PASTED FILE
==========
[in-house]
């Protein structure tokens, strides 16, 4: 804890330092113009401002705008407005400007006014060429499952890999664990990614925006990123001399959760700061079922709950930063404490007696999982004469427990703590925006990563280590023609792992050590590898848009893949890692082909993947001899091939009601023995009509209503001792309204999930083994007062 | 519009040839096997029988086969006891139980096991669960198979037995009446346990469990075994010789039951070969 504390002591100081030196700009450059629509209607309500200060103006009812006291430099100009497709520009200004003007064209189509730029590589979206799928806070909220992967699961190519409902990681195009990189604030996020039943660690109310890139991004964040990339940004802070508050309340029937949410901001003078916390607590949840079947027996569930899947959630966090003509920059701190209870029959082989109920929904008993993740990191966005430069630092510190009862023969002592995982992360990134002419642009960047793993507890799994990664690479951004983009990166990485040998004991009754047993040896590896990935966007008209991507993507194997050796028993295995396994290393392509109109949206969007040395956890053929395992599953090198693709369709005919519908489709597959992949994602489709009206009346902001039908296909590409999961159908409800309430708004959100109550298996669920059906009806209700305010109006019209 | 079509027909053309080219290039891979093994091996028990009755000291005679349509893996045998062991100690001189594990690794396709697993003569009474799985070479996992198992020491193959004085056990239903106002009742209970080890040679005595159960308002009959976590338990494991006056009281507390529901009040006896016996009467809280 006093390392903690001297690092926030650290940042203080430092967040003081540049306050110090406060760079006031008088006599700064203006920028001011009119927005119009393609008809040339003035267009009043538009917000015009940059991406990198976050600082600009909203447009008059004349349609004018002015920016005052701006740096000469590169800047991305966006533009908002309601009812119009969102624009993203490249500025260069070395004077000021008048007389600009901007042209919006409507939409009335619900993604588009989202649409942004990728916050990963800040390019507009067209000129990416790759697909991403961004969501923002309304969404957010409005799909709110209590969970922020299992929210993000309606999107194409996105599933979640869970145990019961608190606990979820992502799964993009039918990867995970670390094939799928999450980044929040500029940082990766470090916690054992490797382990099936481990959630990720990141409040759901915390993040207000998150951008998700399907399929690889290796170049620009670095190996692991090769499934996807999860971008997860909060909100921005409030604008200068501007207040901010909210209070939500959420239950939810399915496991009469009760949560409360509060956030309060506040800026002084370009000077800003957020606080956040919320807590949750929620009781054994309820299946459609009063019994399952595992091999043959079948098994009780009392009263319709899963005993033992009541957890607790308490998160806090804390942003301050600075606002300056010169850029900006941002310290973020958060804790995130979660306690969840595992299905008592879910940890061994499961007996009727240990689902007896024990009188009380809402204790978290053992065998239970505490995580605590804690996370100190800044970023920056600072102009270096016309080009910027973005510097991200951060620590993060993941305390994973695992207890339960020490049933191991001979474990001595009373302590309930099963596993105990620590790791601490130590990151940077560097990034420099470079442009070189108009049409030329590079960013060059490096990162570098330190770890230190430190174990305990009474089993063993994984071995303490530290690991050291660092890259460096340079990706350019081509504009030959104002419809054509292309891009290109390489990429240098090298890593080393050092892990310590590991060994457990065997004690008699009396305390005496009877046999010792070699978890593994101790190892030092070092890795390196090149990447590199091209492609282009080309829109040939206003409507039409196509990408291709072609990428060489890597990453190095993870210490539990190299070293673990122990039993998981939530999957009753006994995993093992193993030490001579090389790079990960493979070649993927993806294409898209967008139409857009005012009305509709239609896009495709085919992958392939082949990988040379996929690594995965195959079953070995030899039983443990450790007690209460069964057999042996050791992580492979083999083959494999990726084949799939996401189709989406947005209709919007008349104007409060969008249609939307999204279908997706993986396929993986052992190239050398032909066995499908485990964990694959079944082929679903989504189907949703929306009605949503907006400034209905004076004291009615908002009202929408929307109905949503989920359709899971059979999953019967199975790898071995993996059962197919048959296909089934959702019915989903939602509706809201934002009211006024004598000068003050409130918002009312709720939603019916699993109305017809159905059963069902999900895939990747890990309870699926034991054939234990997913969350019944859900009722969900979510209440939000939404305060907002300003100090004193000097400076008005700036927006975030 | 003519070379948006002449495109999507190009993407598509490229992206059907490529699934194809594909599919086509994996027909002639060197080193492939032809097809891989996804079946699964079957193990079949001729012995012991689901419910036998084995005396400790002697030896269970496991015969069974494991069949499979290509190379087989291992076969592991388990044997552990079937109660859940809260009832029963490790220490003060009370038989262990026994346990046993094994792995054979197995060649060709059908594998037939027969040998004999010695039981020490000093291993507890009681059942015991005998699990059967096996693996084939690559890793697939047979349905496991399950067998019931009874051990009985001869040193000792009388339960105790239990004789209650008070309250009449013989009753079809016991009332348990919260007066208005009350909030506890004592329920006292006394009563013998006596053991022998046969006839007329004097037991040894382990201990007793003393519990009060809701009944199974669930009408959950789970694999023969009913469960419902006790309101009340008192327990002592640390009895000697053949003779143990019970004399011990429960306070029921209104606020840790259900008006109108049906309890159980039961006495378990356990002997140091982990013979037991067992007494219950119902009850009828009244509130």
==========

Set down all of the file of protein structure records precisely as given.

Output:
[in-house]
């Protein structure tokens, strides 16, 4: 804890330092113009401002705008407005400007006014060429499952890999664990990614925006990123001399959760700061079922709950930063404490007696999982004469427990703590925006990563280590023609792992050590590898848009893949890692082909993947001899091939009601023995009509209503001792309204999930083994007062 | 519009040839096997029988086969006891139980096991669960198979037995009446346990469990075994010789039951070969 504390002591100081030196700009450059629509209607309500200060103006009812006291430099100009497709520009200004003007064209189509730029590589979206799928806070909220992967699961190519409902990681195009990189604030996020039943660690109310890139991004964040990339940004802070508050309340029937949410901001003078916390607590949840079947027996569930899947959630966090003509920059701190209870029959082989109920929904008993993740990191966005430069630092510190009862023969002592995982992360990134002419642009960047793993507890799994990664690479951004983009990166990485040998004991009754047993040896590896990935966007008209991507993507194997050796028993295995396994290393392509109109949206969007040395956890053929395992599953090198693709369709005919519908489709597959992949994602489709009206009346902001039908296909590409999961159908409800309430708004959100109550298996669920059906009806209700305010109006019209 | 079509027909053309080219290039891979093994091996028990009755000291005679349509893996045998062991100690001189594990690794396709697993003569009474799985070479996992198992020491193959004085056990239903106002009742209970080890040679005595159960308002009959976590338990494991006056009281507390529901009040006896016996009467809280 006093390392903690001297690092926030650290940042203080430092967040003081540049306050110090406060760079006031008088006599700064203006920028001011009119927005119009393609008809040339003035267009009043538009917000015009940059991406990198976050600082600009909203447009008059004349349609004018002015920016005052701006740096000469590169800047991305966006533009908002309601009812119009969102624009993203490249500025260069070395004077000021008048007389600009901007042209919006409507939409009335619900993604588009989202649409942004990728916050990963800040390019507009067209000129990416790759697909991403961004969501923002309304969404957010409005799909709110209590969970922020299992929210993000309606999107194409996105599933979640869970145990019961608190606990979820992502799964993009039918990867995970670390094939799928999450980044929040500029940082990766470090916690054992490797382990099936481990959630990720990141409040759901915390993040207000998150951008998700399907399929690889290796170049620009670095190996692991090769499934996807999860971008997860909060909100921005409030604008200068501007207040901010909210209070939500959420239950939810399915496991009469009760949560409360509060956030309060506040800026002084370009000077800003957020606080956040919320807590949750929620009781054994309820299946459609009063019994399952595992091999043959079948098994009780009392009263319709899963005993033992009541957890607790308490998160806090804390942003301050600075606002300056010169850029900006941002310290973020958060804790995130979660306690969840595992299905008592879910940890061994499961007996009727240990689902007896024990009188009380809402204790978290053992065998239970505490995580605590804690996370100190800044970023920056600072102009270096016309080009910027973005510097991200951060620590993060993941305390994973695992207890339960020490049933191991001979474990001595009373302590309930099963596993105990620590790791601490130590990151940077560097990034420099470079442009070189108009049409030329590079960013060059490096990162570098330190770890230190430190174990305990009474089993063993994984071995303490530290690991050291660092890259460096340079990706350019081509504009030959104002419809054509292309891009290109390489990429240098090298890593080393050092892990310590590991060994457990065997004690008699009396305390005496009877046999010792070699978890593994101790190892030092070092890795390196090149990447590199091209492609282009080309829109040939206003409507039409196509990408291709072609990428060489890597990453190095993870210490539990190299070293673990122990039993998981939530999957009753006994995993093992193993030490001579090389790079990960493979070649993927993806294409898209967008139409857009005012009305509709239609896009495709085919992958392939082949990988040379996929690594995965195959079953070995030899039983443990450790007690209460069964057999042996050791992580492979083999083959494999990726084949799939996401189709989406947005209709919007008349104007409060969008249609939307999204279908997706993986396929993986052992190239050398032909066995499908485990964990694959079944082929679903989504189907949703929306009605949503907006400034209905004076004291009615908002009202929408929307109905949503989920359709899971059979999953019967199975790898071995993996059962197919048959296909089934959702019915989903939602509706809201934002009211006024004598000068003050409130918002009312709720939603019916699993109305017809159905059963069902999900895939990747890990309870699926034991054939234990997913969350019944859900009722969900979510209440939000939404305060907002300003100090004193000097400076008005700036927006975030 | 003519070379948006002449495109999507190009993407598509490229992206059907490529699934194809594909599919086509994996027909002639060197080193492939032809097809891989996804079946699964079957193990079949001729012995012991689901419910036998084995005396400790002697030896269970496991015969069974494991069949499979290509190379087989291992076969592991388990044997552990079937109660859940809260009832029963490790220490003060009370038989262990026994346990046993094994792995054979197995060649060709059908594998037939027969040998004999010695039981020490000093291993507890009681059942015991005998699990059967096996693996084939690559890793697939047979349905496991399950067998019931009874051990009985001869040193000792009388339960105790239990004789209650008070309250009449013989009753079809016991009332348990919260007066208005009350909030506890004592329920006292006394009563013998006596053991022998046969006839007329004097037991040894382990201990007793003393519990009060809701009944199974669930009408959950789970694999023969009913469960419902006790309101009340008192327990002592640390009895000697053949003779143990019970004399011990429960306070029921209104606020840790259900008006109108049906309890159980039961006495378990356990002997140091982990013979037991067992007494219950119902009850009828009244509130």